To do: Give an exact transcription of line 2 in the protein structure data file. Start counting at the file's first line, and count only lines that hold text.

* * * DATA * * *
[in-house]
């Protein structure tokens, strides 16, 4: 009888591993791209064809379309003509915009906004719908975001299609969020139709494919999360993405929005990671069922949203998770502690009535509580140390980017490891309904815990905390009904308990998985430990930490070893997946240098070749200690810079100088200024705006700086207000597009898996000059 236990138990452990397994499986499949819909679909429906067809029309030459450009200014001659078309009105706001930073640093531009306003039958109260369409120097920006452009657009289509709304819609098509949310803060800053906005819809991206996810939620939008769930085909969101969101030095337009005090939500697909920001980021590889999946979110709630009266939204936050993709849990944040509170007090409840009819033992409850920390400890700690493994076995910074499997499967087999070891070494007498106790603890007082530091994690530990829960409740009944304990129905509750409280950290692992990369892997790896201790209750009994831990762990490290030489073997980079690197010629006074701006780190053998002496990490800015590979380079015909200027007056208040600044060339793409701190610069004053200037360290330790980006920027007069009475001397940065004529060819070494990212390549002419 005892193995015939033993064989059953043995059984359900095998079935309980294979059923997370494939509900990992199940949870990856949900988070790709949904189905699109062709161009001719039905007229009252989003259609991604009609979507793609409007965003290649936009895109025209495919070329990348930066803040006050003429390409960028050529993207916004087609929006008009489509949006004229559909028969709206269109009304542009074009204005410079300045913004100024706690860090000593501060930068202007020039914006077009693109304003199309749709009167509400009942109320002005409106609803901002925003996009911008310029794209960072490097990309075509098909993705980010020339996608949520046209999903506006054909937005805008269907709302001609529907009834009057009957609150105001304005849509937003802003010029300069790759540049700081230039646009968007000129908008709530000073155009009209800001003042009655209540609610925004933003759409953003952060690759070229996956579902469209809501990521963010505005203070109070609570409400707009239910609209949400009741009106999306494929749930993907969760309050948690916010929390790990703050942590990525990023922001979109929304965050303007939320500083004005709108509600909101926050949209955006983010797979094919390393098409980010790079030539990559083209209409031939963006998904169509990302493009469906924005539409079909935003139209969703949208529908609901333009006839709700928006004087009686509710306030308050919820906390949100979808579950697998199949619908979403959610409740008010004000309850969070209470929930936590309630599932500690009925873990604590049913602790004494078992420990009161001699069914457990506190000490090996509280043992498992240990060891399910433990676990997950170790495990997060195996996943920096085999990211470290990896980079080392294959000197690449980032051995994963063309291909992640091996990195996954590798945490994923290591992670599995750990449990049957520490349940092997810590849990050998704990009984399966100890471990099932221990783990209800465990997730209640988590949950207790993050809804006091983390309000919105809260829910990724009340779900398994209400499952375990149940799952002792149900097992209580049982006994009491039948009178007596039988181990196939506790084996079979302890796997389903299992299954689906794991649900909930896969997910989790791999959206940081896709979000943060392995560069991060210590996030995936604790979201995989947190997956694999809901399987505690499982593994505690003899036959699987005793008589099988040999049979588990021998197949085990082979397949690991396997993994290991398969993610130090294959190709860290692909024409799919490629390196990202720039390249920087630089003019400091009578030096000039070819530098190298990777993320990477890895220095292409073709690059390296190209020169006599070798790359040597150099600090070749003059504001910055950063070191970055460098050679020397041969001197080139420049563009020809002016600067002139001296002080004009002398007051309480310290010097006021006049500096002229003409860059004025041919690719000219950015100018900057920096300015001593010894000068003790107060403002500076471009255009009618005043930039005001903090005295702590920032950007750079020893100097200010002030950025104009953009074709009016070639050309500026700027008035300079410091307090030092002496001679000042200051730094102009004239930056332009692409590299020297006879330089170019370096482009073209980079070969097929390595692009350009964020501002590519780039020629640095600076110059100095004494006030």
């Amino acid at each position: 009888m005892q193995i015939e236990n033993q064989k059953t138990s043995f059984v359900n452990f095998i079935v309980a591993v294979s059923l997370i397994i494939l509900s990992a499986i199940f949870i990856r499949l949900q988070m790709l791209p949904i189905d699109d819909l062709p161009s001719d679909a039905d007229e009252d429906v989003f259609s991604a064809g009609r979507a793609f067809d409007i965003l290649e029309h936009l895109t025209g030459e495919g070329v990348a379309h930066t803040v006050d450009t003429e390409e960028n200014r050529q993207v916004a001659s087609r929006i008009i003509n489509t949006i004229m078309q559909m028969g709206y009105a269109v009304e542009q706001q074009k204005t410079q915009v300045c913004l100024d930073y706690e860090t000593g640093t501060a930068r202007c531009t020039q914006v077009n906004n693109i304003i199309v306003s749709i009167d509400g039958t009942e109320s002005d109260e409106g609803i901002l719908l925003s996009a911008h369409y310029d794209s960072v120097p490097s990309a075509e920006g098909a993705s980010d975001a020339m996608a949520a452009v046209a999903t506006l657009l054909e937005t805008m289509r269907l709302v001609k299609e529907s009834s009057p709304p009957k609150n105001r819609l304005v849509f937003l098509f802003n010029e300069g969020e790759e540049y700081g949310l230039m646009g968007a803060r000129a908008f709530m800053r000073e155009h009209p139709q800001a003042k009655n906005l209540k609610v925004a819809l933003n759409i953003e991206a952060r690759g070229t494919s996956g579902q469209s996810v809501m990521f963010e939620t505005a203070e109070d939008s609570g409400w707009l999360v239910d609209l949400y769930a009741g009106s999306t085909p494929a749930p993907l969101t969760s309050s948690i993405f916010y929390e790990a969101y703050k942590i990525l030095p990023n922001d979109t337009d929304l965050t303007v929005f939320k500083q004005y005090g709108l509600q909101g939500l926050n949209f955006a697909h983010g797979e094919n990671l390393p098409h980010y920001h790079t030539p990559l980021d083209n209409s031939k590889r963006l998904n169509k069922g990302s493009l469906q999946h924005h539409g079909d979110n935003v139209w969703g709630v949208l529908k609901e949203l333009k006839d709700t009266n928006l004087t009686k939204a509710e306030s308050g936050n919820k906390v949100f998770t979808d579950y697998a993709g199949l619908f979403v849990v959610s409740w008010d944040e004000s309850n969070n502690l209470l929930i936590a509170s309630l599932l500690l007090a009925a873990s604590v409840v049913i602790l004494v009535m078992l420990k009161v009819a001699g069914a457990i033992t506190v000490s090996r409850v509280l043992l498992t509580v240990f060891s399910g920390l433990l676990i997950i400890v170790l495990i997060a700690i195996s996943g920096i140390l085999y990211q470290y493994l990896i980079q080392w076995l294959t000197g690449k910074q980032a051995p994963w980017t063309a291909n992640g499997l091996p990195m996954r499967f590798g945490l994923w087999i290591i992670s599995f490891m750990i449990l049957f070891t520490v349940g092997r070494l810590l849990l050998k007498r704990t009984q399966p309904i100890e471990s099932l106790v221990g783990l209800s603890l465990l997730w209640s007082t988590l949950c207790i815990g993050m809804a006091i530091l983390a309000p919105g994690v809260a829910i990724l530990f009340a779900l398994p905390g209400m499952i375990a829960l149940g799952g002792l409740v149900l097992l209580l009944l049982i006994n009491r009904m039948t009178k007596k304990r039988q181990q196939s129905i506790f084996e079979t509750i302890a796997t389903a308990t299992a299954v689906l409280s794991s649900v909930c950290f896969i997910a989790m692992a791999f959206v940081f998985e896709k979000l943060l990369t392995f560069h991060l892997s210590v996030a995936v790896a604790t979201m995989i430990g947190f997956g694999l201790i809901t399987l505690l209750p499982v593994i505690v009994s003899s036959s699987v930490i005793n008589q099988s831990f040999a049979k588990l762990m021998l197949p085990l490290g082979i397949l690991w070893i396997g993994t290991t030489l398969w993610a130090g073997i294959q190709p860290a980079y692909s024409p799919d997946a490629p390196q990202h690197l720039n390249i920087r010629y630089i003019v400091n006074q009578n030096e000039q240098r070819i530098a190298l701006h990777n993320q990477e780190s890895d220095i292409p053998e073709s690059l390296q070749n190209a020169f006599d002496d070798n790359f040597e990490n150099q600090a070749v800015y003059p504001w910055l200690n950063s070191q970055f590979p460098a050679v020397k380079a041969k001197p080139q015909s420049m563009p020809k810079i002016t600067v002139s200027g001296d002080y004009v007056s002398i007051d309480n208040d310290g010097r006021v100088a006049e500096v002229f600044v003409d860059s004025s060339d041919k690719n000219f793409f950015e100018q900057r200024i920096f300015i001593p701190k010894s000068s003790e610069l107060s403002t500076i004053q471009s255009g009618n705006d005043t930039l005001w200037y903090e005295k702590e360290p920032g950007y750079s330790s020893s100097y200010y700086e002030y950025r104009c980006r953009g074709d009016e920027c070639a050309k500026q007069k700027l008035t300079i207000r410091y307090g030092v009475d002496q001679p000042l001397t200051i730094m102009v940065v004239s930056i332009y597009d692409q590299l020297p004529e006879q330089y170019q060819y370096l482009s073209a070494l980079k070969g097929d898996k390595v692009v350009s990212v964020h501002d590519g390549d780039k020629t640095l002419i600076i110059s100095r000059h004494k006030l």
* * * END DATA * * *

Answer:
């Protein structure tokens, strides 16, 4: 009888591993791209064809379309003509915009906004719908975001299609969020139709494919999360993405929005990671069922949203998770502690009535509580140390980017490891309904815990905390009904308990998985430990930490070893997946240098070749200690810079100088200024705006700086207000597009898996000059 236990138990452990397994499986499949819909679909429906067809029309030459450009200014001659078309009105706001930073640093531009306003039958109260369409120097920006452009657009289509709304819609098509949310803060800053906005819809991206996810939620939008769930085909969101969101030095337009005090939500697909920001980021590889999946979110709630009266939204936050993709849990944040509170007090409840009819033992409850920390400890700690493994076995910074499997499967087999070891070494007498106790603890007082530091994690530990829960409740009944304990129905509750409280950290692992990369892997790896201790209750009994831990762990490290030489073997980079690197010629006074701006780190053998002496990490800015590979380079015909200027007056208040600044060339793409701190610069004053200037360290330790980006920027007069009475001397940065004529060819070494990212390549002419 005892193995015939033993064989059953043995059984359900095998079935309980294979059923997370494939509900990992199940949870990856949900988070790709949904189905699109062709161009001719039905007229009252989003259609991604009609979507793609409007965003290649936009895109025209495919070329990348930066803040006050003429390409960028050529993207916004087609929006008009489509949006004229559909028969709206269109009304542009074009204005410079300045913004100024706690860090000593501060930068202007020039914006077009693109304003199309749709009167509400009942109320002005409106609803901002925003996009911008310029794209960072490097990309075509098909993705980010020339996608949520046209999903506006054909937005805008269907709302001609529907009834009057009957609150105001304005849509937003802003010029300069790759540049700081230039646009968007000129908008709530000073155009009209800001003042009655209540609610925004933003759409953003952060690759070229996956579902469209809501990521963010505005203070109070609570409400707009239910609209949400009741009106999306494929749930993907969760309050948690916010929390790990703050942590990525990023922001979109929304965050303007939320500083004005709108509600909101926050949209955006983010797979094919390393098409980010790079030539990559083209209409031939963006998904169509990302493009469906924005539409079909935003139209969703949208529908609901333009006839709700928006004087009686509710306030308050919820906390949100979808579950697998199949619908979403959610409740008010004000309850969070209470929930936590309630599932500690009925873990604590049913602790004494078992420990009161001699069914457990506190000490090996509280043992498992240990060891399910433990676990997950170790495990997060195996996943920096085999990211470290990896980079080392294959000197690449980032051995994963063309291909992640091996990195996954590798945490994923290591992670599995750990449990049957520490349940092997810590849990050998704990009984399966100890471990099932221990783990209800465990997730209640988590949950207790993050809804006091983390309000919105809260829910990724009340779900398994209400499952375990149940799952002792149900097992209580049982006994009491039948009178007596039988181990196939506790084996079979302890796997389903299992299954689906794991649900909930896969997910989790791999959206940081896709979000943060392995560069991060210590996030995936604790979201995989947190997956694999809901399987505690499982593994505690003899036959699987005793008589099988040999049979588990021998197949085990082979397949690991396997993994290991398969993610130090294959190709860290692909024409799919490629390196990202720039390249920087630089003019400091009578030096000039070819530098190298990777993320990477890895220095292409073709690059390296190209020169006599070798790359040597150099600090070749003059504001910055950063070191970055460098050679020397041969001197080139420049563009020809002016600067002139001296002080004009002398007051309480310290010097006021006049500096002229003409860059004025041919690719000219950015100018900057920096300015001593010894000068003790107060403002500076471009255009009618005043930039005001903090005295702590920032950007750079020893100097200010002030950025104009953009074709009016070639050309500026700027008035300079410091307090030092002496001679000042200051730094102009004239930056332009692409590299020297006879330089170019370096482009073209980079070969097929390595692009350009964020501002590519780039020629640095600076110059100095004494006030």